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it is placed. As long as it depends for existence on the public favor, it will employ all the means in its power to conciliate that favor. While this is the case, defects in its constitution are of little consequence. But, as the close union of such a body with the nation is the effect of an identity of interest not essential but accidental, it is in some measure dissolved from the time at which the danger which produced it ceases to exist.
Hence, before the Revolution, the question of parliamentary reform was of very little importance. The friends of liberty had no very ardent wish for reform. The strongest Tories saw no objections to it. It is remarkable that Clarendon loudly applauds the changes which Cromwell introduced, changes far stronger than the Whigs of the present day would in general approve. There is no reason to think, however, that the reform effected by Cromwell made any great difference in the conduct of the Parliament. Indeed, if the House of Commons had, during the reign of Charles the Second, been elected by universal suffrage, or if all the seats had been put up to sale, as in the French parliaments, it would, we suspect, have acted very much as it did. We know how strongly the Parliament of Paris exerted itself in favor of the people on many important occasions; and the reason is evident. Though it did not emanate from the people, its whole consequence depended on the support of the people.
From the time of the Revolution the House of Commons has been gradually becoming what it now is, a great council of state, containing many members chosen freely by the people, and many others anxious to acquire the favor of the people; but, on the whole, aristocratical in its temper and interest. It is very far from being an illiberal and stupid oligarchy; but it is equally far from being an express image of the general feeling. It is influenced by the opinion of the people, and influenced powerfully, but slowly and circuitously. Instead of outrunning the public mind, as before the Revolution it frequently did, it now follows with slow steps and at a wide distance. It is, therefore, necessarily unpopular; and the more so because the good which it produces is much less
evident to common perception than the evil which it inflicts. It bears the blame of all the mischief which is done, or supposed to be done, by its authority or by its connivance. It does not get the credit, on the other hand, of having prevented those innumerable abuses which do not exist solely because the House of Commons exists.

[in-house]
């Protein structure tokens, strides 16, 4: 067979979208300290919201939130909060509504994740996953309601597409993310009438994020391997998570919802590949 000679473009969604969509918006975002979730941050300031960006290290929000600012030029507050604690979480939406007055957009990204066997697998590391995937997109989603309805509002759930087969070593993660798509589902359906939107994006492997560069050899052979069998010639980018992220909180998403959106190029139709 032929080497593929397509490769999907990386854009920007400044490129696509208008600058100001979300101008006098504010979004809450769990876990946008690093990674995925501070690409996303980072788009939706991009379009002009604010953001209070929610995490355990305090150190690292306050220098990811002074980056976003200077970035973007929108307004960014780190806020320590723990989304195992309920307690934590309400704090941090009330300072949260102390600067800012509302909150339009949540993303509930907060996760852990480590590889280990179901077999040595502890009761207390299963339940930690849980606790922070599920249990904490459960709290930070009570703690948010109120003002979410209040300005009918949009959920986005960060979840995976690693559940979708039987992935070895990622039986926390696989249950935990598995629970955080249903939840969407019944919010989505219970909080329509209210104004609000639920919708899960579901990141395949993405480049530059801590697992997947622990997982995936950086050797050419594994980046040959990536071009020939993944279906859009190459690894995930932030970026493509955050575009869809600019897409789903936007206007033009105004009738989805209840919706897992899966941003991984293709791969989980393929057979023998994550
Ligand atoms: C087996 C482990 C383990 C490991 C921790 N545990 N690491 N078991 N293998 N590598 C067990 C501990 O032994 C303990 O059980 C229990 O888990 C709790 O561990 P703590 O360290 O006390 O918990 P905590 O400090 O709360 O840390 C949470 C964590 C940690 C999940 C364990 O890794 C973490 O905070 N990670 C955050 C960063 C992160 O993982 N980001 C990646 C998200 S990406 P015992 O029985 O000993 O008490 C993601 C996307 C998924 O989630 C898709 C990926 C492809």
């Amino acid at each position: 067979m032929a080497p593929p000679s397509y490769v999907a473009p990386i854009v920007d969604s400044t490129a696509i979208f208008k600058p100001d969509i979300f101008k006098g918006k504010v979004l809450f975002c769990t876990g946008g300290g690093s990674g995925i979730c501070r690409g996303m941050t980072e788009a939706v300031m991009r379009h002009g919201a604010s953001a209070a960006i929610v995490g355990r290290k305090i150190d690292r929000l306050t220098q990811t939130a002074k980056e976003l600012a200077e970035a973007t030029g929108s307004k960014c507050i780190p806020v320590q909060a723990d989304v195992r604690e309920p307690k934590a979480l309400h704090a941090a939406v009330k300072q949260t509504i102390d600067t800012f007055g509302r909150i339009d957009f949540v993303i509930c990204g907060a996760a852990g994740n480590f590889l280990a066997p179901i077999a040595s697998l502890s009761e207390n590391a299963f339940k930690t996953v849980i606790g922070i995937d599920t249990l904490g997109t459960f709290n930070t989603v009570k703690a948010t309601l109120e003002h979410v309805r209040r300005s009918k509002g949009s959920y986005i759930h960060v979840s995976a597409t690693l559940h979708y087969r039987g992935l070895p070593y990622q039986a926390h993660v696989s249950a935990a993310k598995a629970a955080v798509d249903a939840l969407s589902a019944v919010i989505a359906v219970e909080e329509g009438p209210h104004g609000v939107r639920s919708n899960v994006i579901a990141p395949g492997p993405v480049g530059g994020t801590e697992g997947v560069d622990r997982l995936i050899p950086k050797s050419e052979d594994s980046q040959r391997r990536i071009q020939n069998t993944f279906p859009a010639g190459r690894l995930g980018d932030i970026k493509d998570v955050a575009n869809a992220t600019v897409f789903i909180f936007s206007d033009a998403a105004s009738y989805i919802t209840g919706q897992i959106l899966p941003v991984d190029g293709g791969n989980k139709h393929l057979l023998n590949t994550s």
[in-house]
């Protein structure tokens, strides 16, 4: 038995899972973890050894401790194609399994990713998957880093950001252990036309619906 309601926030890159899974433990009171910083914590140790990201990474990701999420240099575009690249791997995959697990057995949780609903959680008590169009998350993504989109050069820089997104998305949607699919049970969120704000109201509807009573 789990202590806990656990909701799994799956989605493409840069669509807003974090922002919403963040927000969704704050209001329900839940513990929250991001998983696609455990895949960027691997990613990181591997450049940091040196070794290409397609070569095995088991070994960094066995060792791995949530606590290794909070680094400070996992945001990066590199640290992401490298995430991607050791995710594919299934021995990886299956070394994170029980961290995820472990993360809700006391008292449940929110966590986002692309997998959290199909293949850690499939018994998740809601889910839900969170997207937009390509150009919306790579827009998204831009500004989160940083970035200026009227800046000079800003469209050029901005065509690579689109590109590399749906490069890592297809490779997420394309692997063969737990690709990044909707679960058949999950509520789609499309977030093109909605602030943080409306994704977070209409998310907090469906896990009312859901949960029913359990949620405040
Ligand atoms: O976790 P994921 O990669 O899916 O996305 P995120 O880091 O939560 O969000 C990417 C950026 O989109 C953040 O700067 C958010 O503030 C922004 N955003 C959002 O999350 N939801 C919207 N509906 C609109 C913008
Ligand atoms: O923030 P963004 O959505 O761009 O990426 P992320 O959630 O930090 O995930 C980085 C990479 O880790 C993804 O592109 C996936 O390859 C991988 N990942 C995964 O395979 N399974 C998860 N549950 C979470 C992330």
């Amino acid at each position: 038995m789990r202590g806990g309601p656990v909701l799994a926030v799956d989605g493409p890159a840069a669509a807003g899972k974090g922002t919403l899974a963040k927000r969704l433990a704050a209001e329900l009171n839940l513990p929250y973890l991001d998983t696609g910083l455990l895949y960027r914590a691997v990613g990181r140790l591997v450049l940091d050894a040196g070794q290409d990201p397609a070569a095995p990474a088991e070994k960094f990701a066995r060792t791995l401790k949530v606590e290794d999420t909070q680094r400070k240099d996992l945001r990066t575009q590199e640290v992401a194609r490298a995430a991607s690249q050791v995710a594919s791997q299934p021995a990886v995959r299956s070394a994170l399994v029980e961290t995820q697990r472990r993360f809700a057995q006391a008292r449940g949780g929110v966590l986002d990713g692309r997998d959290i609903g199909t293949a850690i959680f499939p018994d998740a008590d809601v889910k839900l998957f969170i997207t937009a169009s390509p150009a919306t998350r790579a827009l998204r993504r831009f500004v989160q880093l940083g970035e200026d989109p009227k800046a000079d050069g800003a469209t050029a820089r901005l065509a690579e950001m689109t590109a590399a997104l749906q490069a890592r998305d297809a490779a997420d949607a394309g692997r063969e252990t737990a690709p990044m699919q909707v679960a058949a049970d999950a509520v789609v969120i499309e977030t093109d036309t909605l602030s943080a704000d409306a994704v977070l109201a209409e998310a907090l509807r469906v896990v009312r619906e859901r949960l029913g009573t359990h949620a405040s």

A large part of the nation is certainly desirous of a reform in the representative system. How large that part may be, and how strong its desires on the subject may be, it is difficult to say. It is only at intervals that the clamor on the subject is loud and vehement. But it seems to us that, during the remissions, the feeling gathers strength, and that every successive burst is more violent than that which preceded it. The public attention may be for a time diverted to the Catholic claims or the mercantile code; but it is probable that at no very distant period, perhaps in the lifetime of the present generation, all other questions will merge in that which is, in a certain degree, connected with them all.
Already we seem to ourselves to perceive the signs of unquiet times, the vague presentiment of something great and strange which pervades the community, the restless and turbid hopes of those who have everything to gain, the dimly hinted forebodings of those who have everything to lose. Many indications might be mentioned, in themselves indeed as insignificant as straws; but even the direction of a straw, to borrow the illustration of Bacon, will show from what quarter the storm is setting in.
A great statesman might, by judicious and timely reformations, by reconciling the two great branches of the natural aristocracy, the capitalists and the land-owners, and by so widening the base of the Government as to interest in its defence the whole of the middle class-that brave, honest, and soundhearted class, which is as anxious for the maintenance of order and the security of property, as it is hostile to corruption and oppression-succeed in averting a struggle to which no rational friend of liberty or of law can look forward without great apprehensions. There are those who will be contented with nothing but demolition; and there are those who shrink